Fortunately for organic chemists. O O H3CO OCH3 O OCH3 fig 31e Section 5. For this reason. The resonance frequencies of 13C nuclei are lower than those of protons in the same applied field . meaning that NMR signals from 13C nuclei are inherently much weaker than proton signals. has a magnetic dipole moment just like protons. Most of what we have learned about 1H-NMR spectroscopy also applies to 13C-NMR. however. This. although there are several important differences. The magnetic moment of a 13C nucleus is much weaker than that of a proton.Chapter 5: NMR Exercise 5. means that it is much more difficult to observe carbon signals: more sample is required.05 Tesla magnet.in an instrument with a 7. while carbons resonate at about 75 MHz. Unlike 1H-NMR signals. This is fortunate. and often the data from hundreds of scans must be averaged in order to bring the signal-to-noise ratio down to acceptable levels. protons resonate at about 300 MHz.6: 13C-NMR spectroscopy The 12C isotope of carbon .which accounts for up about 99% of the carbons in organic molecules . and thus is NMR-inactive. The signals for some types of carbons are inherently weaker than for other types – peaks corresponding to carbonyl carbons. the 13C isotope. Just like in 1HOrganic Chemistry With a Biological Emphasis (2016 ed. as it allows us to look at 13 C signals using a completely separate 'window' of radio frequencies. are much smaller than those for methyl or methylene (CH2) peaks.) Tim Soderberg 255 .you will need to consider stereochemistry).does not have a nuclear magnetic moment. the area under a 13C-NMR signal cannot easily be used to determine the number of carbons to which it corresponds. for example. peak integration is generally not useful in 13C-NMR spectroscopy.14: Explain how you could use coupling constants in 1H-NMR spectra to distinguish between the three isomers below: (hint . combined with the low natural abundance of 13C. which accounts for most of the remaining 1% of carbon atoms in nature.13: a) Which of the compounds in the previous exercise is expected to have an 1H-NMR spectrum consisting of two triplets and a sextet? b) Which would have a spectrum consisting of a triplet and a pentet? c) Which would have a spectrum that includes a signal above 8 ppm? Exercise 5.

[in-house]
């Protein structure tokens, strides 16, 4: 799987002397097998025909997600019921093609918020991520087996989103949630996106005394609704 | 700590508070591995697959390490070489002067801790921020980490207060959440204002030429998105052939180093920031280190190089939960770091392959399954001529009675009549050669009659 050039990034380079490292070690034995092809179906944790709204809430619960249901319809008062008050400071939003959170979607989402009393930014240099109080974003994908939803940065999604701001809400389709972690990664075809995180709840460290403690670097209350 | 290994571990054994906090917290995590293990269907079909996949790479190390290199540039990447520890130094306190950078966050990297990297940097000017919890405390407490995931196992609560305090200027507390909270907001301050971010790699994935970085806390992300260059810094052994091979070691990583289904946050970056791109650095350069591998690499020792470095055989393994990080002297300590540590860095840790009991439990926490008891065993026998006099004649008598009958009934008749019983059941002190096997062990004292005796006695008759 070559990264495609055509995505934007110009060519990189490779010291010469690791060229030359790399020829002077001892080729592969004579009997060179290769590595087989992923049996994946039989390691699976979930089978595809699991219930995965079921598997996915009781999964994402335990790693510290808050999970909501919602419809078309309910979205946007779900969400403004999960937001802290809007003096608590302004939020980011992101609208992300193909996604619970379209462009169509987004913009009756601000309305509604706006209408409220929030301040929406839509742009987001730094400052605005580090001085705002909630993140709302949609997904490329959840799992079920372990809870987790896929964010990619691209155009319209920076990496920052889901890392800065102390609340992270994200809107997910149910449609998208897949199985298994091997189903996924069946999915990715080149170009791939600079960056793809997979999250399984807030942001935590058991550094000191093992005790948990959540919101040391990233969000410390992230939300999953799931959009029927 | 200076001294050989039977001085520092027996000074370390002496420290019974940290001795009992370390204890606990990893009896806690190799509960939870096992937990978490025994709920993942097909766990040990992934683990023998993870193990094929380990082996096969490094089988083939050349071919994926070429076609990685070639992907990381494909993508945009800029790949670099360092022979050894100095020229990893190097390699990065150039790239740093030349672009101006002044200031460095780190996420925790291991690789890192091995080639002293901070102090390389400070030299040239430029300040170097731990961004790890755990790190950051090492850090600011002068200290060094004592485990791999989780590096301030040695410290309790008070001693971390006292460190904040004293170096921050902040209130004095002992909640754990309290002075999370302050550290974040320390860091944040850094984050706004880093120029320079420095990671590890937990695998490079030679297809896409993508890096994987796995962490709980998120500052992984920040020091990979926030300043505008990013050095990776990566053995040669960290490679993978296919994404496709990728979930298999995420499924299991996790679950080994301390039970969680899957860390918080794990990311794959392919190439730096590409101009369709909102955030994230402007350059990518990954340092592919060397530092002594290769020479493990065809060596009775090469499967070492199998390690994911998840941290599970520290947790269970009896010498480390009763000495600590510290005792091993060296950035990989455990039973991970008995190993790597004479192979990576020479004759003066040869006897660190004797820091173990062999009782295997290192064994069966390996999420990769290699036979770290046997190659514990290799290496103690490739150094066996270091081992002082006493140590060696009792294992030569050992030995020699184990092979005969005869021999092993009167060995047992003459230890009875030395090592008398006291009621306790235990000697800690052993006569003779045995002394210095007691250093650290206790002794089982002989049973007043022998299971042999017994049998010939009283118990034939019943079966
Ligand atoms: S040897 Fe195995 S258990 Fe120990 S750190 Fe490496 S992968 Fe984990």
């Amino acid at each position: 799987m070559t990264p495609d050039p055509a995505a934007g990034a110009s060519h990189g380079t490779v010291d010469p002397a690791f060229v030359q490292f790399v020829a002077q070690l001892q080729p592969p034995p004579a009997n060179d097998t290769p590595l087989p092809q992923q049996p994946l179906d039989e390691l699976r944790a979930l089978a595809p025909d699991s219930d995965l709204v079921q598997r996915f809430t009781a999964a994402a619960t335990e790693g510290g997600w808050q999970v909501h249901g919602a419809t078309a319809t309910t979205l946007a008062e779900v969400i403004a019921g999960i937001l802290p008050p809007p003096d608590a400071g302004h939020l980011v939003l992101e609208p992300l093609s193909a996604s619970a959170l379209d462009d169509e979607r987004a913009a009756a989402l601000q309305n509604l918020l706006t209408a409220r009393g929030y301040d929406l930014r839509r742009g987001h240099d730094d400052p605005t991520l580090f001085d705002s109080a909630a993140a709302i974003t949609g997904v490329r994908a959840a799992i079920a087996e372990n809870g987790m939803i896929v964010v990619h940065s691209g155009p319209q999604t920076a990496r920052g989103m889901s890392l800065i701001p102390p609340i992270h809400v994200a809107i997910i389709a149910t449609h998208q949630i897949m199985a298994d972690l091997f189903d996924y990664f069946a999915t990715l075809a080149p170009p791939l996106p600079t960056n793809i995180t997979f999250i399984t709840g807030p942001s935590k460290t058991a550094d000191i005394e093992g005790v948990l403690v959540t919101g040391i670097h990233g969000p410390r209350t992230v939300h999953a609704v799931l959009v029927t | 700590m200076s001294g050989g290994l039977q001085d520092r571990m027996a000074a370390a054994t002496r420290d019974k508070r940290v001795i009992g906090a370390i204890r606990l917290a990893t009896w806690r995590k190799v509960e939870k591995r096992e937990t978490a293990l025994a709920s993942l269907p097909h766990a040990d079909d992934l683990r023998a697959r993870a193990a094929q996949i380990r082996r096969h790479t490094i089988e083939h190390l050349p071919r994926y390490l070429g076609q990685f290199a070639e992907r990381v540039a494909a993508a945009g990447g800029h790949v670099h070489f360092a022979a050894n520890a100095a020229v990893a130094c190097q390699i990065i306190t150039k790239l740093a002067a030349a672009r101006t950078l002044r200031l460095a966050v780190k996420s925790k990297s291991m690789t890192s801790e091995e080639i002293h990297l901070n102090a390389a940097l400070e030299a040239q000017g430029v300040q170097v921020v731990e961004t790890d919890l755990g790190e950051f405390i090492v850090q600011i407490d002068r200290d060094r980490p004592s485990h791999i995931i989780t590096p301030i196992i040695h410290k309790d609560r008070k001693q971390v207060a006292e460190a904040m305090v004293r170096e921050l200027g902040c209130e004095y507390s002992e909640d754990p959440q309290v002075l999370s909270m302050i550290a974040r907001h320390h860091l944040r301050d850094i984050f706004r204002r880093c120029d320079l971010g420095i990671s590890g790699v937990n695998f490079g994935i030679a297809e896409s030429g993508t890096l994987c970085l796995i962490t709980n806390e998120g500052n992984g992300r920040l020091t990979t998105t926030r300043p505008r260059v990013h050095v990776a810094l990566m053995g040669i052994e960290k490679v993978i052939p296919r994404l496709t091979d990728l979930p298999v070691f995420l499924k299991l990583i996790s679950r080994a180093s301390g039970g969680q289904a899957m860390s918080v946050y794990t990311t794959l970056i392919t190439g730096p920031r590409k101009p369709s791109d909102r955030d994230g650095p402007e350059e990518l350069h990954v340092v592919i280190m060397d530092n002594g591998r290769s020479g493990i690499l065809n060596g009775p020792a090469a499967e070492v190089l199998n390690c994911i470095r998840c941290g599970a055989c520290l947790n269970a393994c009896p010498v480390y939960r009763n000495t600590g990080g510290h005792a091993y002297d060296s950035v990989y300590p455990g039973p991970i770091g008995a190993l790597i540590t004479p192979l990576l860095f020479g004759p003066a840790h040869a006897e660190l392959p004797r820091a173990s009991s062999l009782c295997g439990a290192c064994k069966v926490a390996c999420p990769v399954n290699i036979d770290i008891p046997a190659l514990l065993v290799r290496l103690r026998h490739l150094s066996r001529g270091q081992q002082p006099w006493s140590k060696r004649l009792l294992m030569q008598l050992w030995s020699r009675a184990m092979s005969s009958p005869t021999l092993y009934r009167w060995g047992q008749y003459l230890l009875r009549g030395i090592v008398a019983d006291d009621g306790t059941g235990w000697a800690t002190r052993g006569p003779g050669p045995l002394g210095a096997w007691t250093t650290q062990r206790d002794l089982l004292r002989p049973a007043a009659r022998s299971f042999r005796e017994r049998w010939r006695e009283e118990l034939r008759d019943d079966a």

showing the expected four signals. resulting in a spectrum in which all carbon signals are singlets. The chemical shift of a 13C nucleus is influenced by essentially the same factors that influence a proton's chemical shift: bonds to electronegative atoms and diamagnetic anisotropy effects tend to shift signals downfield (higher resonance frequency). which results in complicated spectra. For clarity. The 13C-NMR signals for carbonyl carbons are generally the furthest downfield (170-220 ppm). Below is the protondecoupled 13C-NMR sectrum of ethyl acetate. which essentially 'turns off' C-H coupling. although of course in 13C-NMR it is the signal from the four equivalent carbons in TMS that serves as the standard. chemists generally use a technique called broadband decoupling. it is interesting to note that this signal is split into a triplet by deuterium. We can ignore the solvent signal when interpreting 13C-NMR spectra.16: How many sets of non-equivalent carbons are there in: a) methylbenzene b) 2-pentanone c) 1. In addition. the standard used in 13C-NMR experiments to define the 0 ppm point is tetramethylsilane (TMS).2? Exercise 5. Chemical shifts for 13C nuclei in organic molecules are spread out over a much wider range than for protons – up to 200 ppm for 13C compared to 10-12 ppm for protons (see Table 3 for a list of typical 13C-NMR chemical shifts). 13C nuclei are coupled to nearby protons. and thus we do not see spin-spin coupling between neighboring carbons in a 13C-NMR spectrum.Chapter 5: NMR NMR. Exercise 5. 256 Organic Chemistry With a Biological Emphasis (2016 ed. We can also see a signal for the carbon atom in the deuterated chloroform (CDCl3) solvent (although a detailed discussion is beyond our scope here. it is very unlikely to find two 13C atoms near each other in the same molecule. which is NMR active and has three possible spin states rather than two).15: How many sets of non-equivalent carbons are there in each of the molecules shown in exercise 5. due to both sp2 hybridization and to the double bond to oxygen.4-dimethylbenzene d) triclosan (all structures are shown earlier in this chapter) Because of the low natural abundance of 13C nuclei. however. sp2 hybridization results in a large downfield shift.) Tim Soderberg . one for each of the carbons.